In 2014, Khaliah Shaw underwent severe trauma, after an alleged medical error caused the 26-year-old from Georgia to lose her skin. The woman’s skin burned from the inside out, causing her body to “melt.”
According to the medical record, Shaw went to a doctor after feeling depressed, which is when she was prescribed Lamotrigine. Two weeks after using the medication, blisters broke out all over her body. Shaw said she was in excruciating pain and felt like she was on fire 24/7.
Shaw was eventually diagnosed with Stevens-Johnson Syndrome, a rare skin disorder caused by an allergic reaction to medication or incorrect dosage. After her diagnosis, she was intubated, given medication to help her keep comfortable and was taken to the ICU since more than 30% of her body was affected by SJS.
Shaw spent five weeks in a medically induced coma, where during that time her skin slowly peeled off, loosing 85-90 percent of her skin around her face, neck, back and chest. Now, the 26-year-old is losing her vision, her fingernails will never grow back and her sweat glands are gone. According to doctors, there is no cure for Stevens-Johnson Syndrome and she could relapse at any moment.
Shaw filed a lawsuit where she alleges she received the wrong dosage. Shaw stated the pharmacy didn’t catch the error on time, which is what caused her body to burn from inside out and melt in the first place. Since 2014, Shaw has reportedly received a million dollars as a settlement from the state but the cases against the pharmacy and the pharmacists are still pending.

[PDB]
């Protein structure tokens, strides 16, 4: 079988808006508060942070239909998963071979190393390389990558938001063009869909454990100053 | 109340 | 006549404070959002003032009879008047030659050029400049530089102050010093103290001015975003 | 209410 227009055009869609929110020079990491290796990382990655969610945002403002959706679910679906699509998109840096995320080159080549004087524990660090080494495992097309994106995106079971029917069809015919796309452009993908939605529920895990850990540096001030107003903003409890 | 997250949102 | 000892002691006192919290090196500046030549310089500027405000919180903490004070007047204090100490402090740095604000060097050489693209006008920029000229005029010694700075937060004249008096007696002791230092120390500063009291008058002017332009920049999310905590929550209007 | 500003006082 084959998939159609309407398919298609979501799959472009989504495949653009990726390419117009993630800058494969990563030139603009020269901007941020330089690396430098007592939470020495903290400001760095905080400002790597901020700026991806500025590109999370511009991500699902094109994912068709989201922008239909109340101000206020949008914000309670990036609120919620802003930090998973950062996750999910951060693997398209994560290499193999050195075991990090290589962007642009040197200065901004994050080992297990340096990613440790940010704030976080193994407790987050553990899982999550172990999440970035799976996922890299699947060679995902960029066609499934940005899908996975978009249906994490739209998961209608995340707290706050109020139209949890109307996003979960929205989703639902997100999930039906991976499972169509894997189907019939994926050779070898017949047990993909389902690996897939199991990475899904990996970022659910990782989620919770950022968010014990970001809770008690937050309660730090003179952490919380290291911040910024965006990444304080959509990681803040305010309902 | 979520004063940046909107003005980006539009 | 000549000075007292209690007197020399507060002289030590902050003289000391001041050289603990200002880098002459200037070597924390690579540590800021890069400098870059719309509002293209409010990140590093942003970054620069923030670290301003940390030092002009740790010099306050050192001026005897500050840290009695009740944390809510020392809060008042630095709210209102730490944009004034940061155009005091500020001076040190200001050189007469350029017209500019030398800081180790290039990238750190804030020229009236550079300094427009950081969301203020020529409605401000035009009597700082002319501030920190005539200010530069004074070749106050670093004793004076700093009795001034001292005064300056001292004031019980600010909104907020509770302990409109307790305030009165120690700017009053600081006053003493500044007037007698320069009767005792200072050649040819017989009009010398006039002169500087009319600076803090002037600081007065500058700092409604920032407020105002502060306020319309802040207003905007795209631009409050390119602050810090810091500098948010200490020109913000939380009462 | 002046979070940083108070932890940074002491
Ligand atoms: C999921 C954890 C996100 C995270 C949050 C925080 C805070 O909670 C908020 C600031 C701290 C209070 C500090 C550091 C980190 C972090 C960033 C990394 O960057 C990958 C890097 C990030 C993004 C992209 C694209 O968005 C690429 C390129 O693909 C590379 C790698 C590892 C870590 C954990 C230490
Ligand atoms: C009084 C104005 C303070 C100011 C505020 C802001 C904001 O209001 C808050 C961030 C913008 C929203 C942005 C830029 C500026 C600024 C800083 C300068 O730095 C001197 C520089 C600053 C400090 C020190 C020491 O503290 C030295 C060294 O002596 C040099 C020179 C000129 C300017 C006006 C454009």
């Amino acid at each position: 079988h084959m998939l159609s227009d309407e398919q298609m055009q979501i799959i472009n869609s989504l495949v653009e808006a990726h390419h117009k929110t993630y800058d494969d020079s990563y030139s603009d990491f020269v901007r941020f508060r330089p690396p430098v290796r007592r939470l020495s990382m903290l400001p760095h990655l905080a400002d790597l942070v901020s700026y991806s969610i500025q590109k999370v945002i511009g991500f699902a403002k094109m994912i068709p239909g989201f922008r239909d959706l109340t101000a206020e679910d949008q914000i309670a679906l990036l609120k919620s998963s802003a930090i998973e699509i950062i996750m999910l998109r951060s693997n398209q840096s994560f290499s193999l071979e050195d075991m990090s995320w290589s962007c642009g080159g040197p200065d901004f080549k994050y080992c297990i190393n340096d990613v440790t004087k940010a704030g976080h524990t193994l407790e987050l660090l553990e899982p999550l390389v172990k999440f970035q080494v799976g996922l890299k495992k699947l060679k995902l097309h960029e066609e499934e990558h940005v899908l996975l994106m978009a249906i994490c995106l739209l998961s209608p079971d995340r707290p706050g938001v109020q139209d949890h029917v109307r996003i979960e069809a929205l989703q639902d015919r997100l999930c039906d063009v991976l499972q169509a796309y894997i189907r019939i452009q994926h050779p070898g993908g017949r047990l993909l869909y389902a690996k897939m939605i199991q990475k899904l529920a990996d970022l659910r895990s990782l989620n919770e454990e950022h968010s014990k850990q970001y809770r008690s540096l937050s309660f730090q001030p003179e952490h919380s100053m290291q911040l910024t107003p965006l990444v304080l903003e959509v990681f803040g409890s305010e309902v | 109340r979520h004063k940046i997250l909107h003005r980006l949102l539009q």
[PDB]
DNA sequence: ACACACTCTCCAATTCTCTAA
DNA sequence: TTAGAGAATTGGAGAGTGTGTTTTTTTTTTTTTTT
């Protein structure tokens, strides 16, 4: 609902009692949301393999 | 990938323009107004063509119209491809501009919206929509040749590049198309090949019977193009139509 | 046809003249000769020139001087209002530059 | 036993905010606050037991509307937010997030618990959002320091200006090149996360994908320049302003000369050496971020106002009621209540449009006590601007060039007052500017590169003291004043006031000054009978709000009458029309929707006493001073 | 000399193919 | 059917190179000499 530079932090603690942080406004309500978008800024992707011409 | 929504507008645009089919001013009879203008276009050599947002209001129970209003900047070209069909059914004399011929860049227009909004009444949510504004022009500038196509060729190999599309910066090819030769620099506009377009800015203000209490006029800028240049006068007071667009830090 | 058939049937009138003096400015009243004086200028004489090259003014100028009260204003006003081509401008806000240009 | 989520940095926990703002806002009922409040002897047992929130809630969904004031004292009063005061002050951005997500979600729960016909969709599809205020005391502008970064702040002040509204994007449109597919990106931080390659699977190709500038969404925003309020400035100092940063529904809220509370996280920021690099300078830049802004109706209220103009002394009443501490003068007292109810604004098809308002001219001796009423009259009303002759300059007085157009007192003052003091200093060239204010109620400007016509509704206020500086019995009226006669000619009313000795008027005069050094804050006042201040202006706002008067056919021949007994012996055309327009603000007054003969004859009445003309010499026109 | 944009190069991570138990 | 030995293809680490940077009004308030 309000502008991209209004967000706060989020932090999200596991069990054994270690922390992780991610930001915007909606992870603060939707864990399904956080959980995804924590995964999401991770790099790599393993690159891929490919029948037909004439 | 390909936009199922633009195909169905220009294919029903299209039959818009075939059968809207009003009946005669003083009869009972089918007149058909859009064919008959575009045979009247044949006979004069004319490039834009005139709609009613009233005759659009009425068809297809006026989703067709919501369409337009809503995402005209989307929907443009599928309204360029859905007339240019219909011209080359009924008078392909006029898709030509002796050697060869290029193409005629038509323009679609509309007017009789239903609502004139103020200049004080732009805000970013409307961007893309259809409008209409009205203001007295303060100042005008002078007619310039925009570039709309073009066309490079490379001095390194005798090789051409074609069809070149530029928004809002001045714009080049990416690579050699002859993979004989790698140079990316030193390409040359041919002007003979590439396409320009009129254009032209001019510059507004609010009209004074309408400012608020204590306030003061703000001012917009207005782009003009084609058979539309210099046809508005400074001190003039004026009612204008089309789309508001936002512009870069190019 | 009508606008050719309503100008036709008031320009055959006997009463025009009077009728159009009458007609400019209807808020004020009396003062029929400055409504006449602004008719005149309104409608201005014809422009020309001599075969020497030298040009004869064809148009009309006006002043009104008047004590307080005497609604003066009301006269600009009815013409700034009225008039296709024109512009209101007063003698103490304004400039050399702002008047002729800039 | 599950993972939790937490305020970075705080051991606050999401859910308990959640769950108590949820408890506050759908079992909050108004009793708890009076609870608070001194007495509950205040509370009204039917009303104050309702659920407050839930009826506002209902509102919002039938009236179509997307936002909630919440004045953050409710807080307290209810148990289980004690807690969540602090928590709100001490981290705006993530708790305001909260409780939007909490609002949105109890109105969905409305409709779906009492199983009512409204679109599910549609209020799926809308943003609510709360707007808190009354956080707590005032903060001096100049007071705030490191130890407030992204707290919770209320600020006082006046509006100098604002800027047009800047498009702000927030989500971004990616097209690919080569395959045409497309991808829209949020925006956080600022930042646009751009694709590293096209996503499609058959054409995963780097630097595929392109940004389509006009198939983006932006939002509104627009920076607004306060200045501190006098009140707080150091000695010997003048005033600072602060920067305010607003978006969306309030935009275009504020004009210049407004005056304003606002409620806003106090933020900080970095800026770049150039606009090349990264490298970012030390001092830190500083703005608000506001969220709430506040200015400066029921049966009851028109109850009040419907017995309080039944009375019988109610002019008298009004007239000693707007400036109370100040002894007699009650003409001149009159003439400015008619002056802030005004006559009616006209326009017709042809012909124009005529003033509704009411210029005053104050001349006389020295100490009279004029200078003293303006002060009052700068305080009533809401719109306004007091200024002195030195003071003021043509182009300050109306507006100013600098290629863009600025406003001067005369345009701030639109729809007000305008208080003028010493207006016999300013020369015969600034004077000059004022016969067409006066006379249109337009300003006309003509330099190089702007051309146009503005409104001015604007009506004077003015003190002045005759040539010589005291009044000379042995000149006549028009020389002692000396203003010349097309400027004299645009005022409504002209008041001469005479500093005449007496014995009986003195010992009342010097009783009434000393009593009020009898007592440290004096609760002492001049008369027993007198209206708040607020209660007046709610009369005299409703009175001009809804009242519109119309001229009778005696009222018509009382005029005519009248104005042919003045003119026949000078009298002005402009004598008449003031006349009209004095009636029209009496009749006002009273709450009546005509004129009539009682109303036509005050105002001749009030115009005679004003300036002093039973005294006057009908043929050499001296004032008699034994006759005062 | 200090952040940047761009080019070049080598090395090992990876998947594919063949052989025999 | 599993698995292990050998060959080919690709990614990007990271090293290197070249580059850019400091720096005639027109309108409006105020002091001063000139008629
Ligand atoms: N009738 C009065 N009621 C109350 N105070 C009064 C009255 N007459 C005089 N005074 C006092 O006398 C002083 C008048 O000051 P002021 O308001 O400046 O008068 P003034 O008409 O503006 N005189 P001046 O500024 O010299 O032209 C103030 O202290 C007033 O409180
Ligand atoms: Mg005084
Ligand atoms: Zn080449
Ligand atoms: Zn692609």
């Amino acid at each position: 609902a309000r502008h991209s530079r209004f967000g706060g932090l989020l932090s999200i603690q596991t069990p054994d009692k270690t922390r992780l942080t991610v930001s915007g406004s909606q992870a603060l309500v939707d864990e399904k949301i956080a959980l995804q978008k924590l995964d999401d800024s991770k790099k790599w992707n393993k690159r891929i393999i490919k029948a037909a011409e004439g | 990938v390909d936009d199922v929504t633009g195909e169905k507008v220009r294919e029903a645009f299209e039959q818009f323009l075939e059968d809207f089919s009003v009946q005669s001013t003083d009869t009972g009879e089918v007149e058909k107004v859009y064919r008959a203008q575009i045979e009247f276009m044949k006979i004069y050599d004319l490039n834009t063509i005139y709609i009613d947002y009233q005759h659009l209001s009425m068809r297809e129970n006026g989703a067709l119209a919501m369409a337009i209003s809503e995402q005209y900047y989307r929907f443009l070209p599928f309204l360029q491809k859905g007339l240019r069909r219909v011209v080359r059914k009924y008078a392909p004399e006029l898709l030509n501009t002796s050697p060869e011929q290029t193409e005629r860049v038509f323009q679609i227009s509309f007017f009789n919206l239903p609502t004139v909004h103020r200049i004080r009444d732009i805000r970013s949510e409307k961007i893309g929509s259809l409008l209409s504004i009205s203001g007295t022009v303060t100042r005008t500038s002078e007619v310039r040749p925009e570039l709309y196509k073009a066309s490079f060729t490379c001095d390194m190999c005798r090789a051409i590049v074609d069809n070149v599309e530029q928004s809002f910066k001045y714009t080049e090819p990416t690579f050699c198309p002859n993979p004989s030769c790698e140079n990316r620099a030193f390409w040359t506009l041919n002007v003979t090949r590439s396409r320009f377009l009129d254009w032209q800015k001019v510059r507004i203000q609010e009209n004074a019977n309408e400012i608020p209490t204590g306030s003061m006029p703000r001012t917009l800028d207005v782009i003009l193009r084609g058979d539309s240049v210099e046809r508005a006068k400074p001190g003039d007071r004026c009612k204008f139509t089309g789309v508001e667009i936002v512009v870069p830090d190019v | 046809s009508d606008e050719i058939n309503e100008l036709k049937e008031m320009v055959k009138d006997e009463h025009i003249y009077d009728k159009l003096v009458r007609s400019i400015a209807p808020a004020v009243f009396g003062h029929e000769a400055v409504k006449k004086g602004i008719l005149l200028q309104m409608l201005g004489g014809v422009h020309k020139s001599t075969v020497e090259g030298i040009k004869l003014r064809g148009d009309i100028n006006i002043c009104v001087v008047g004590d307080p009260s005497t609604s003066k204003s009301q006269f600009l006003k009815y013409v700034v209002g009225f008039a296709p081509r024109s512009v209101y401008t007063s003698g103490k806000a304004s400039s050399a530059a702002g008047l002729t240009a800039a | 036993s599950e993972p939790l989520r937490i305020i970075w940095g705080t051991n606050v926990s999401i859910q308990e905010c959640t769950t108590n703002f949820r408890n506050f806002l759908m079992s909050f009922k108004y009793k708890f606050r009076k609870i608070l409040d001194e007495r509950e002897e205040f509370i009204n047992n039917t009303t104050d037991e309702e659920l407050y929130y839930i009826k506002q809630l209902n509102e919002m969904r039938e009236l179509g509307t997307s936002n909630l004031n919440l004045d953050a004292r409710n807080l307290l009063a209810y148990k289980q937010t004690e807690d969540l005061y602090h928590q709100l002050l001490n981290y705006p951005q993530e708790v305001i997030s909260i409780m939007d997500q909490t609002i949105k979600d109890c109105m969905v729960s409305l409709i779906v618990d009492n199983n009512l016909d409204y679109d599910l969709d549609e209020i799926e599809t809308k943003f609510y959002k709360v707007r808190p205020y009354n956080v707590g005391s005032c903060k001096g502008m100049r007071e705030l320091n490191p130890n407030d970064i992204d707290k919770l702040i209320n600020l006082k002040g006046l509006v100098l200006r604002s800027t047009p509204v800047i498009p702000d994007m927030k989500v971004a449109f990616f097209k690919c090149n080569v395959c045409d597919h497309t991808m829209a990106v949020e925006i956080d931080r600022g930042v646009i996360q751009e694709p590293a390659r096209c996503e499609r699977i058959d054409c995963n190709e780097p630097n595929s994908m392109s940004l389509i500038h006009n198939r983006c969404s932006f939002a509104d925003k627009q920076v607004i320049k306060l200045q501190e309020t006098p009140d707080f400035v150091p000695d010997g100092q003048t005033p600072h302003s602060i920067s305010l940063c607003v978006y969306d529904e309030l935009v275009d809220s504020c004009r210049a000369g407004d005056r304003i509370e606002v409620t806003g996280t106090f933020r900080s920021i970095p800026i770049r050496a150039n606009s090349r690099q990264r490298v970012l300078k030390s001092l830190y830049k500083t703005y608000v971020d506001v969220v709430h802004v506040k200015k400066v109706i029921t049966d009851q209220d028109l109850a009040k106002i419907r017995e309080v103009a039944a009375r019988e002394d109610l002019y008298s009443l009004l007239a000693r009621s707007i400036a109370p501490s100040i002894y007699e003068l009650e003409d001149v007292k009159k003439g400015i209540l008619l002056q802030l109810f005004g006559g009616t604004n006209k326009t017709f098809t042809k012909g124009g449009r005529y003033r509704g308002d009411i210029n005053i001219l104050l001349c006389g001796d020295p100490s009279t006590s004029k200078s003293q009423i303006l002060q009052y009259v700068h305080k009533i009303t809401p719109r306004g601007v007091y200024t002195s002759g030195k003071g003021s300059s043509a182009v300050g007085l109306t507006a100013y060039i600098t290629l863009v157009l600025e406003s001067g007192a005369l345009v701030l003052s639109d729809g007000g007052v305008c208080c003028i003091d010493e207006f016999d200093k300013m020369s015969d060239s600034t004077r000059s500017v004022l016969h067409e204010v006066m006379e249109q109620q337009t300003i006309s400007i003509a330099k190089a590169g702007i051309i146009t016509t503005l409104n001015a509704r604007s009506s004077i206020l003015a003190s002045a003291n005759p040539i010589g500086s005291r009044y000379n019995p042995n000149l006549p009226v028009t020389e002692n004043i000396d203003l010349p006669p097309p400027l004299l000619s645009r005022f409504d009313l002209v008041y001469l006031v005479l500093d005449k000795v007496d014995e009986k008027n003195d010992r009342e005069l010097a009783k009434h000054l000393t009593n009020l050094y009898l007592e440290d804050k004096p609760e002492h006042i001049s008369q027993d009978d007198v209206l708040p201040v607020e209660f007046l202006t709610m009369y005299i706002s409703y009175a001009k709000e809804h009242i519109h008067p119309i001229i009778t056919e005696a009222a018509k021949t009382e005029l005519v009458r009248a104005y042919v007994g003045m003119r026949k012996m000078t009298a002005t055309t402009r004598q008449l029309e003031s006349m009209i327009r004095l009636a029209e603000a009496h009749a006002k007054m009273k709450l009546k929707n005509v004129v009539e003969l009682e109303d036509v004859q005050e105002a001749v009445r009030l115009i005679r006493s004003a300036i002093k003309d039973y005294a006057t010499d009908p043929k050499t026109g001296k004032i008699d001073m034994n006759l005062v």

The lawsuit claims medical bills have reached over $3.45 million, but extensive and prolonged medical care are expected to continue to add to existing bills. She is currently being represented by two attorneys, Robert Roll, and Trent Speckhals, who specialize in medication error litigation. Speckhals believes these errors continue to happen because medical experts always seem to rush instead of taking time to file the right prescription.
“We continue to see the same errors over and over. [They’re] typically the result of pharmacists being too rushed, too busy, filling too many prescriptions and the use of [pharmacy] techs that really don’t have the training and the ability that a pharmacist would. That’s one of the sad things, shocking things about it. It continues to happen at an alarming rate.”
Despite being diagnosed with Stevens-Johnson syndrome, Shaw makes it a point to stay positive and be an advocate for others. She urges others to make sure they know what is going into their body when being prescribed any medication.